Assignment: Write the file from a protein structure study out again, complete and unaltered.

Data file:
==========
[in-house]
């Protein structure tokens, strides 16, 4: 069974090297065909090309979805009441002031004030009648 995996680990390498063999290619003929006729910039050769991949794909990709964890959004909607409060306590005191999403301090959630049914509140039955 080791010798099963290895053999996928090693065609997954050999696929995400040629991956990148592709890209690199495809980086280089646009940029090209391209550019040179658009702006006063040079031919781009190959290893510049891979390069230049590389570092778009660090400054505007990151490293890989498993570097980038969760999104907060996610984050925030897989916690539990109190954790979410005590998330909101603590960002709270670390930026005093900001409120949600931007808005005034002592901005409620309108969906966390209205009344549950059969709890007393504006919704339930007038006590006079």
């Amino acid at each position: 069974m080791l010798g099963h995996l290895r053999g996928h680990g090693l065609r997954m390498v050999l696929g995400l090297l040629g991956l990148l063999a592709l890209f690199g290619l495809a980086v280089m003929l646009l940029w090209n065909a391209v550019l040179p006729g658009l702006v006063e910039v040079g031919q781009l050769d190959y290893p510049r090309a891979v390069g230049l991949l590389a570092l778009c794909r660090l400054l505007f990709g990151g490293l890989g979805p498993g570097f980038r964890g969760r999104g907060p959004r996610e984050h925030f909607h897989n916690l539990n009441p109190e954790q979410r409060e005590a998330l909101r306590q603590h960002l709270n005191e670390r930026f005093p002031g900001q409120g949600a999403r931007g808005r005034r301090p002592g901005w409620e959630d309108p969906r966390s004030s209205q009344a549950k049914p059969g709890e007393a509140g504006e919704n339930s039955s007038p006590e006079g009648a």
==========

[in-house]
């Protein structure tokens, strides 16, 4: 069974090297065909090309979805009441002031004030009648 995996680990390498063999290619003929006729910039050769991949794909990709964890959004909607409060306590005191999403301090959630049914509140039955 080791010798099963290895053999996928090693065609997954050999696929995400040629991956990148592709890209690199495809980086280089646009940029090209391209550019040179658009702006006063040079031919781009190959290893510049891979390069230049590389570092778009660090400054505007990151490293890989498993570097980038969760999104907060996610984050925030897989916690539990109190954790979410005590998330909101603590960002709270670390930026005093900001409120949600931007808005005034002592901005409620309108969906966390209205009344549950059969709890007393504006919704339930007038006590006079």
């Amino acid at each position: 069974m080791l010798g099963h995996l290895r053999g996928h680990g090693l065609r997954m390498v050999l696929g995400l090297l040629g991956l990148l063999a592709l890209f690199g290619l495809a980086v280089m003929l646009l940029w090209n065909a391209v550019l040179p006729g658009l702006v006063e910039v040079g031919q781009l050769d190959y290893p510049r090309a891979v390069g230049l991949l590389a570092l778009c794909r660090l400054l505007f990709g990151g490293l890989g979805p498993g570097f980038r964890g969760r999104g907060p959004r996610e984050h925030f909607h897989n916690l539990n009441p109190e954790q979410r409060e005590a998330l909101r306590q603590h960002l709270n005191e670390r930026f005093p002031g900001q409120g949600a999403r931007g808005r005034r301090p002592g901005w409620e959630d309108p969906r966390s004030s209205q009344a549950k049914p059969g709890e007393a509140g504006e919704n339930s039955s007038p006590e006079g009648a």